America has a new No.1 food city... fancy a taste in 2017?
Something’s cooking in DC, says Pól Ó Conghaile.
Think of America’s great food cities, and New York, Chicago and LA spring to mind. Heck, maybe even Charleston or Las Vegas. But Washington DC?
Absolutely. This winter, the Zagat guide named the US capital as it’s No.1 food city, citing a string of new restaurant openings — including Bad Saint, The Shaw Bijou and RPM Italian by US reality TV stars Giuliana and Bill Rancic — among the reasons it topped the poll.
“Most longtime residents would agree that DC was stuck in a dining rut for decades,” Zagat raved. “It’s almost as if someone has hit the fast-forward button.”
Last October, DC became only the fourth US city to get its own edition of the Michelin Guide. Stars were dished out to 12 restaurants, with 19 more awarded bib gourmands for “exceptional food at moderate prices”.
Minibar, Pineapple & Pearls and The Inn at Little Washington in Virginia got two stars, joining just 20 other US restaurants with the accolade.
But it’s not just the fancy stuff. President Obama is famously a fan of Ben’s Chili Bowl on U Street North West (try the iconic Chili Half-smokes — hot-dogs slathered in thick chilli sauce with fries), and foodie website Eater (dc.eater.com) has a mouthwatering list of 50 iconic foods to devour in the city, including Nepolitan pizza at 2 Amys and crème brûlée doughnuts at Astro. Yum.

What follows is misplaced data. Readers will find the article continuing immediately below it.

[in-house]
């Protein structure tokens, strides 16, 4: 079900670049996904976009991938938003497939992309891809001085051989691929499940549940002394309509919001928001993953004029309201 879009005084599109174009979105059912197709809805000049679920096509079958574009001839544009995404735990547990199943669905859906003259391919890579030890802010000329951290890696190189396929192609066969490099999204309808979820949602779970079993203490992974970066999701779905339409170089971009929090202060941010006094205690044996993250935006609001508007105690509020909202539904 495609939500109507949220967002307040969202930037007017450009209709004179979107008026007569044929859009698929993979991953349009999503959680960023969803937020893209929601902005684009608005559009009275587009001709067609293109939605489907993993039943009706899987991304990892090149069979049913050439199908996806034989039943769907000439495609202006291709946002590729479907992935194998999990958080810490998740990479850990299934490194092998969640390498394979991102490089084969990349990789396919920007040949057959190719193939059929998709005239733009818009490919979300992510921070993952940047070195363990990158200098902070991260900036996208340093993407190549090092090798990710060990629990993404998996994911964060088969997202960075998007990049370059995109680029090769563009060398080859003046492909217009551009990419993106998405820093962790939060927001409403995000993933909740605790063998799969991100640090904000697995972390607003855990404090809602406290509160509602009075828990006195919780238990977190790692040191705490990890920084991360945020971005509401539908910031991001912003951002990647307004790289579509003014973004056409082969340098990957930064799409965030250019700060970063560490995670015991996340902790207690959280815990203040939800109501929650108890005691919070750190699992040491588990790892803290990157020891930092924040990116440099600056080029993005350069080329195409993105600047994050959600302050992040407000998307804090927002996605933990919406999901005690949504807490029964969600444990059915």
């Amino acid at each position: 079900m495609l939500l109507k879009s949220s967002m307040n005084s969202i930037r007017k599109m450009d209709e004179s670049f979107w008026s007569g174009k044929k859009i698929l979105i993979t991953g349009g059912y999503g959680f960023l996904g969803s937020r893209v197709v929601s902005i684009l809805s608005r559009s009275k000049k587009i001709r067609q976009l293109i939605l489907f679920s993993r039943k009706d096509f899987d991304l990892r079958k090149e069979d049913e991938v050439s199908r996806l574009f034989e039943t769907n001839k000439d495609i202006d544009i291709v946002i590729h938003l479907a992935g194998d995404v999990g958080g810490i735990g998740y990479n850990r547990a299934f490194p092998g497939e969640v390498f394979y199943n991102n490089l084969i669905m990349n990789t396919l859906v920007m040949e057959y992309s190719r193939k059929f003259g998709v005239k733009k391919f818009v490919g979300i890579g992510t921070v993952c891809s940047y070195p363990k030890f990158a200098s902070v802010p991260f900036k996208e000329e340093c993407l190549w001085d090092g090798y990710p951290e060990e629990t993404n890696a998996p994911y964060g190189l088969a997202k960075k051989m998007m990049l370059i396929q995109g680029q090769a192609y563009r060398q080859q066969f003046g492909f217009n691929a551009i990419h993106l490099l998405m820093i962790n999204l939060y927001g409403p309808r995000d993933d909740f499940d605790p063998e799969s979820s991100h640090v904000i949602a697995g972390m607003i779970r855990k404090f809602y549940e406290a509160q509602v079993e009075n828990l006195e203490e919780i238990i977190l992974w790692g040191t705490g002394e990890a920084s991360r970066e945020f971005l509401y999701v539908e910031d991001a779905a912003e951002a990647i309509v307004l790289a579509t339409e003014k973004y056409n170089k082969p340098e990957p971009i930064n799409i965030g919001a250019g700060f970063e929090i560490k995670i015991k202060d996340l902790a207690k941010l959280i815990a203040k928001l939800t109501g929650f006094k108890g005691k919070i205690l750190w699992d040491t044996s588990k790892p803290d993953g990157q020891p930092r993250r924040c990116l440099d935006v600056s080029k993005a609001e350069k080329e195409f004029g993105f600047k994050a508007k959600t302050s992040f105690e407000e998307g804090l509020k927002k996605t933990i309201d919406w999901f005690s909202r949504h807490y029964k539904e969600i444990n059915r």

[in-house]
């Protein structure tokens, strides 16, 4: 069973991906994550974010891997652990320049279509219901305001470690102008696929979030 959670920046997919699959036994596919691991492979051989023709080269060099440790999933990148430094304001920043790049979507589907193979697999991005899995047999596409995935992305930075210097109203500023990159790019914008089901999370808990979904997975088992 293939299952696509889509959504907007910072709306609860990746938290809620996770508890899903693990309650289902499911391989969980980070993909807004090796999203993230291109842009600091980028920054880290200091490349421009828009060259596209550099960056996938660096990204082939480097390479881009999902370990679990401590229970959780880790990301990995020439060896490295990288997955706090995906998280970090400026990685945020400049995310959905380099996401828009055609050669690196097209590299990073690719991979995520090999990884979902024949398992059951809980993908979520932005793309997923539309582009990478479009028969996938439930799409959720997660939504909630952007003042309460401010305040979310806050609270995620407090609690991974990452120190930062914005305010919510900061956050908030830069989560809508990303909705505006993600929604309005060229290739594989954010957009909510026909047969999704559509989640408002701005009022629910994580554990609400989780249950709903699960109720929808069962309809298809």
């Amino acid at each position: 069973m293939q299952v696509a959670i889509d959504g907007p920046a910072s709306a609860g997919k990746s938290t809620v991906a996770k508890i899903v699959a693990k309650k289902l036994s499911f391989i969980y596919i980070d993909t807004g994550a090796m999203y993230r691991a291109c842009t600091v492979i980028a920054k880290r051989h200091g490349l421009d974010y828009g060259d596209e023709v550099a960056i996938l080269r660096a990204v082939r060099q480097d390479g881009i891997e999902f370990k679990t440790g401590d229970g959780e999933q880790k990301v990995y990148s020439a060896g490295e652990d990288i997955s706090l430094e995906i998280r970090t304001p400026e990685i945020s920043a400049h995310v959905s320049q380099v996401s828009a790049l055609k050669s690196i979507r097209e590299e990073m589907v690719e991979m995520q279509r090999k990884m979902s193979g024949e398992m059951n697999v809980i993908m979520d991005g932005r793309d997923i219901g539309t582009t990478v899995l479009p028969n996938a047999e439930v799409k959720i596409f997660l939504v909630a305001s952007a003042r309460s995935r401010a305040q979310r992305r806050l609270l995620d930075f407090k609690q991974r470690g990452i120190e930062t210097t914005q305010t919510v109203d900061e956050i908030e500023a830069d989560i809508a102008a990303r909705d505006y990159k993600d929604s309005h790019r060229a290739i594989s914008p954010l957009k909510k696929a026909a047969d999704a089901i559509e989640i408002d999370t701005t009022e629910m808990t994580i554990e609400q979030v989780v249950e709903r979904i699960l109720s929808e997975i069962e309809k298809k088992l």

Fancy a taste?
Washington.org has a lip-smacking list of food tours, and Aer Lingus (aerlingus.com) and United (united.com) fly direct from Dublin. 2017, anyone?
D.C.'s Hottest Ticket
DC’s National Museum of African American History & Culture (nmaahc.si.edu; free) opened in September, but it’s already the hottest ticket in town.
Going to press, timed passes were booked out until April of 2017 (book in advance, or arrive early for one of a limited number of same-day passes issued from 9.15am only).
Food is integral here, too. The museum’s Sweet Home Café showcases the food traditions of African American people, with dishes ranging from pan-fried Louisiana catfish po’boys to ‘Smoking Hot’ Caribbean-style Pepper Pot.
Most Irish visits to Washington DC don’t go beyond the city limits, but there are oodles of reasons to rent a car and explore Maryland (above) and Virginia.
Did you know Virginia is home to over 260 wineries and an oyster trail (virginiaoystertrail.com) or that it is the official birthplace of country music, thanks to the 1927 Bristol Sessions?
In Maryland, a new state park honouring abolitionist Harriet Tubman is set to open this spring. Spring and autumn are ideal times to visit both, with natural displays rivalling New England’s. See capitalregion.com for more.
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